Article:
# Help with Iterator problem for.Each

Hi there,

I’m working on the Grammar Checker problem and I was wondering if someone could help me explain this for.Each iterator logic. Everything works but I just don’t understand what’s happening. I made a Loom explaining my confusion:

``````let story = 'Last weekend, I took literally the most beautifull bike ride of my life. The route is called "The 9W to Nyack" and it stretches all the way from Riverside Park in Manhattan to South Nyack, New Jersey. It\'s really an adventure from beginning to end! It is a 48 mile loop and it literally took me an entire day. I stopped at Riverbank State Park to take some artsy photos. It was a short stop, though, because I had a freaking long way to go. After a quick photo op at the very popular Little Red Lighthouse I began my trek across the George Washington Bridge into New Jersey. The GW is a breathtaking 4,760 feet long! I was already very tired by the time I got to the other side. An hour later, I reached Greenbrook Nature Sanctuary, an extremely beautifull park along the coast of the Hudson. Something that was very surprising to me was that near the end of the route you literally cross back into New York! At this point, you are very close to the end.';

let storyWords = story.split(' ');
let unnecessaryWord = 'literally';
let misspelledWord = 'beautifull';

let count = 0;
storyWords.forEach((word) => {
//count up with an array
count++;
});

console.log(count)
``````
1 Like

`let storyWords = story.split(' ');`

This will split the `story` string using a blank space `' '` as the separarator, so that you will end up with an array of strings (words).

``````['Last', 'weekend,', 'I', 'took', ..., 'close', 'to', 'the', 'end.']
``````

Then `let count = 0;` declares and initializes the `count` variable.

The documentation is a useful resource to learn about the parameters, return values, examples, special remarks etc.
Documentation for `forEach()` method: https://developer.mozilla.org/en-US/docs/Web/JavaScript/Reference/Global_Objects/Array/forEach

``````storyWords.forEach((word) => {
count++;
});
``````

The `forEach` method will iterate over the `storyWords` array. The `forEach` method expects you to provide a function. There are different ways you can provide a function. You can use an arrow function (as is being done in the code you have posted), or you could provide the name of a callback function (in case the function has been defined elsewhere), or you could write an inline function (using the `function` keyword). See the Syntax section in the documentation for the different variations.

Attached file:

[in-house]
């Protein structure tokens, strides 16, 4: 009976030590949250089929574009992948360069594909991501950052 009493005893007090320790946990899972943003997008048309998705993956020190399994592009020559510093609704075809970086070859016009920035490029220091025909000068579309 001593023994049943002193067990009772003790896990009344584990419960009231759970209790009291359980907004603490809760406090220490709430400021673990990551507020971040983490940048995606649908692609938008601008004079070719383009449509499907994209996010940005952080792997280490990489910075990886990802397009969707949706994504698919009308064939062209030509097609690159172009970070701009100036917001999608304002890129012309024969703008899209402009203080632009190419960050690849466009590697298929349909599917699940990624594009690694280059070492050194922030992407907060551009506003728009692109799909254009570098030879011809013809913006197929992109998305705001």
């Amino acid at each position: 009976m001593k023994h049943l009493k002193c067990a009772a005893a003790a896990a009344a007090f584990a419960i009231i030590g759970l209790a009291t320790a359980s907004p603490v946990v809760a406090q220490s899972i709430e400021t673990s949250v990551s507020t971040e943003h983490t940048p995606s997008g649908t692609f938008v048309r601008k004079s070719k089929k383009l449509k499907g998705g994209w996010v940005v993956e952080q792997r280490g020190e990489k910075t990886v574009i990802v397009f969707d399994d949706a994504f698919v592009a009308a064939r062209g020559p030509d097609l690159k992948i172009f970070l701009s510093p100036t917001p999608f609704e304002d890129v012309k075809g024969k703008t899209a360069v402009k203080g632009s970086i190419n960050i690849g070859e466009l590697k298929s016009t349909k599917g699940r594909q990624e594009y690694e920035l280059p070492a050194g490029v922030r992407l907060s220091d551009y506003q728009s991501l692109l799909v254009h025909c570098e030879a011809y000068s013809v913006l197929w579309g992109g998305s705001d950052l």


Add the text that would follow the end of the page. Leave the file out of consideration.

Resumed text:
In the code you posted, an arrow function is being used. As the `forEach` method iterates over the `storyWords` array, in each iteration an element of the array will be passed to the arrow function. This element will be used as the argument and the function will be executed. The arrow function in your snippet has a parameter named `word`. There is nothing special about this name. You could pick a different name, but instead of random names, it is a good idea to pick names which contribute to better readability. In this case, `word` is a good choice as it helps the reader understand what sort of data is being processed. Suppose you had an array of numbers and you used the `forEach` method on this array, then a parameter name like `num` or `n` or something similar would be a better choice.

`count++;` is shorthand for `count = count + 1;`

So, in every iteration of the `forEach`, an element of the `storyWords` will be provided as the argument to the arrow function. The element will be assigned to the `word` parameter and then the body of the arrow function will be executed. In this specific case, the `count` will be incremented by 1.

Actually, in this case you aren’t doing anything with the words except counting them, so you can omit the parameter from the arrow function like so:

``````storyWords.forEach(() => {
count++;
});
``````

But, if you want to do use the elements of the array within the body of the arrow function, then the parameter is necessary:

``````// This will print every word in the array and increment count

storyWords.forEach((word) => {
console.log(word);
count++;
});

// This will print every word as well as the index
// Since the function has two parameters, so the
// forEach method will assign the element being processed to the first parameter
// and the index of the element to the second parameter of the function.
// See Syntax section of Documentation
storyWords.forEach((word, i) => {
console.log(`At index \${i}, the word is: \${word}`);
count++;
});

``````
1 Like

Very clear and well explained. I will focus on trying to understand the function syntax of .forEach because I think that was the main part that was tripping me up.

1 Like

This topic was automatically closed 41 days after the last reply. New replies are no longer allowed.